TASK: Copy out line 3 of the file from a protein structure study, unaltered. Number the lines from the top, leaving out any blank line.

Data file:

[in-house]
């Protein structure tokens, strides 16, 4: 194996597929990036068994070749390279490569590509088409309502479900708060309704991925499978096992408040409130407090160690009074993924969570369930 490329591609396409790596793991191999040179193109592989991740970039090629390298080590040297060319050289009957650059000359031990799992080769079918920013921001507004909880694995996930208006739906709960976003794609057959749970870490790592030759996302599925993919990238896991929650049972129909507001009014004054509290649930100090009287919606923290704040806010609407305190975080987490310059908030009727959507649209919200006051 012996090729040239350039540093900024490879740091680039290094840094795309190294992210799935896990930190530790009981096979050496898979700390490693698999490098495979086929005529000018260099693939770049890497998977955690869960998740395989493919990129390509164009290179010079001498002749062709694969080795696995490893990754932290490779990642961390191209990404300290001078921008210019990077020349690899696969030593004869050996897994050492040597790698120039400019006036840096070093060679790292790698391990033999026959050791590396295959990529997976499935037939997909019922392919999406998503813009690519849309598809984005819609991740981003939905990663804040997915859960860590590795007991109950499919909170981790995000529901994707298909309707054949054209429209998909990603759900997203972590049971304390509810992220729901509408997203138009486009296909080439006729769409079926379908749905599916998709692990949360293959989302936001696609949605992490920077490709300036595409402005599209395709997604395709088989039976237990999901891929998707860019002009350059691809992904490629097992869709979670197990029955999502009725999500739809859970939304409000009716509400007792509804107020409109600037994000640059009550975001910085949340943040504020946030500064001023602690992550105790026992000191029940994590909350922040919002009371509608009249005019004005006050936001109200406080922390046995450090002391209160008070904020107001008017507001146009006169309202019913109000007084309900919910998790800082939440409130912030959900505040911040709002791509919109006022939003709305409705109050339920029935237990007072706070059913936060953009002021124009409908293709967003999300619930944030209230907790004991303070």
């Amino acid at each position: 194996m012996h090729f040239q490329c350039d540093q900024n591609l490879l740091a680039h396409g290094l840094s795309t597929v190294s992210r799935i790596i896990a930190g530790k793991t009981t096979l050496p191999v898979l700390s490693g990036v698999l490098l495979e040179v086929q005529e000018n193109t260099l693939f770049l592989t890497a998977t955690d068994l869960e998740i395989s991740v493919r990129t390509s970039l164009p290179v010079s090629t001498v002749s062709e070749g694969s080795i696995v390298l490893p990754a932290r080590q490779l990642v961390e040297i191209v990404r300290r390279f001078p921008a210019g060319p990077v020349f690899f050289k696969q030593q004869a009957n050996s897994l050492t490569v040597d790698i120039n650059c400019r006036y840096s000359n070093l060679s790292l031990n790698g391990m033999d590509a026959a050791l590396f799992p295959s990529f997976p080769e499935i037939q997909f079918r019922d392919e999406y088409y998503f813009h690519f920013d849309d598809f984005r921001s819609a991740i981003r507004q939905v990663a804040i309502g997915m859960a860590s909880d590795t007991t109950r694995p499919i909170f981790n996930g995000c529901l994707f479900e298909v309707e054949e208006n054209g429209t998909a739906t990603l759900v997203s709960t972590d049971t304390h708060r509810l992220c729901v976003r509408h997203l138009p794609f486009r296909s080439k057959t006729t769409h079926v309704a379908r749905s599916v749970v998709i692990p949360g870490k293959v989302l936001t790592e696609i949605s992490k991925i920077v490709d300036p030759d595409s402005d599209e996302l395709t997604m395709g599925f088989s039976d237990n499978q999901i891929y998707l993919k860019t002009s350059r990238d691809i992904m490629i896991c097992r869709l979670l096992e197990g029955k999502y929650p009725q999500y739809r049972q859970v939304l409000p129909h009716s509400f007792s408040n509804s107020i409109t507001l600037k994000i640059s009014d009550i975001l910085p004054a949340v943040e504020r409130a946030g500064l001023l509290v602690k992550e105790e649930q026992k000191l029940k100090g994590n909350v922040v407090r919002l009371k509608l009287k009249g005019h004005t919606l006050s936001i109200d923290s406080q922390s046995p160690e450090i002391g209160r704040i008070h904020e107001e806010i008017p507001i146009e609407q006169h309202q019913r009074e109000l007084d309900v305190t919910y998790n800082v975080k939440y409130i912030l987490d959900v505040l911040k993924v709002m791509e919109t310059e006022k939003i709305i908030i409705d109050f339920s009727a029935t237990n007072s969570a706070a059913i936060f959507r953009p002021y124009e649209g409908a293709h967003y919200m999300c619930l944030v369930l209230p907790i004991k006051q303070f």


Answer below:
């Amino acid at each position: 194996m012996h090729f040239q490329c350039d540093q900024n591609l490879l740091a680039h396409g290094l840094s795309t597929v190294s992210r799935i790596i896990a930190g530790k793991t009981t096979l050496p191999v898979l700390s490693g990036v698999l490098l495979e040179v086929q005529e000018n193109t260099l693939f770049l592989t890497a998977t955690d068994l869960e998740i395989s991740v493919r990129t390509s970039l164009p290179v010079s090629t001498v002749s062709e070749g694969s080795i696995v390298l490893p990754a932290r080590q490779l990642v961390e040297i191209v990404r300290r390279f001078p921008a210019g060319p990077v020349f690899f050289k696969q030593q004869a009957n050996s897994l050492t490569v040597d790698i120039n650059c400019r006036y840096s000359n070093l060679s790292l031990n790698g391990m033999d590509a026959a050791l590396f799992p295959s990529f997976p080769e499935i037939q997909f079918r019922d392919e999406y088409y998503f813009h690519f920013d849309d598809f984005r921001s819609a991740i981003r507004q939905v990663a804040i309502g997915m859960a860590s909880d590795t007991t109950r694995p499919i909170f981790n996930g995000c529901l994707f479900e298909v309707e054949e208006n054209g429209t998909a739906t990603l759900v997203s709960t972590d049971t304390h708060r509810l992220c729901v976003r509408h997203l138009p794609f486009r296909s080439k057959t006729t769409h079926v309704a379908r749905s599916v749970v998709i692990p949360g870490k293959v989302l936001t790592e696609i949605s992490k991925i920077v490709d300036p030759d595409s402005d599209e996302l395709t997604m395709g599925f088989s039976d237990n499978q999901i891929y998707l993919k860019t002009s350059r990238d691809i992904m490629i896991c097992r869709l979670l096992e197990g029955k999502y929650p009725q999500y739809r049972q859970v939304l409000p129909h009716s509400f007792s408040n509804s107020i409109t507001l600037k994000i640059s009014d009550i975001l910085p004054a949340v943040e504020r409130a946030g500064l001023l509290v602690k992550e105790e649930q026992k000191l029940k100090g994590n909350v922040v407090r919002l009371k509608l009287k009249g005019h004005t919606l006050s936001i109200d923290s406080q922390s046995p160690e450090i002391g209160r704040i008070h904020e107001e806010i008017p507001i146009e609407q006169h309202q019913r009074e109000l007084d309900v305190t919910y998790n800082v975080k939440y409130i912030l987490d959900v505040l911040k993924v709002m791509e919109t310059e006022k939003i709305i908030i409705d109050f339920s009727a029935t237990n007072s969570a706070a059913i936060f959507r953009p002021y124009e649209g409908a293709h967003y919200m999300c619930l944030v369930l209230p907790i004991k006051q303070f």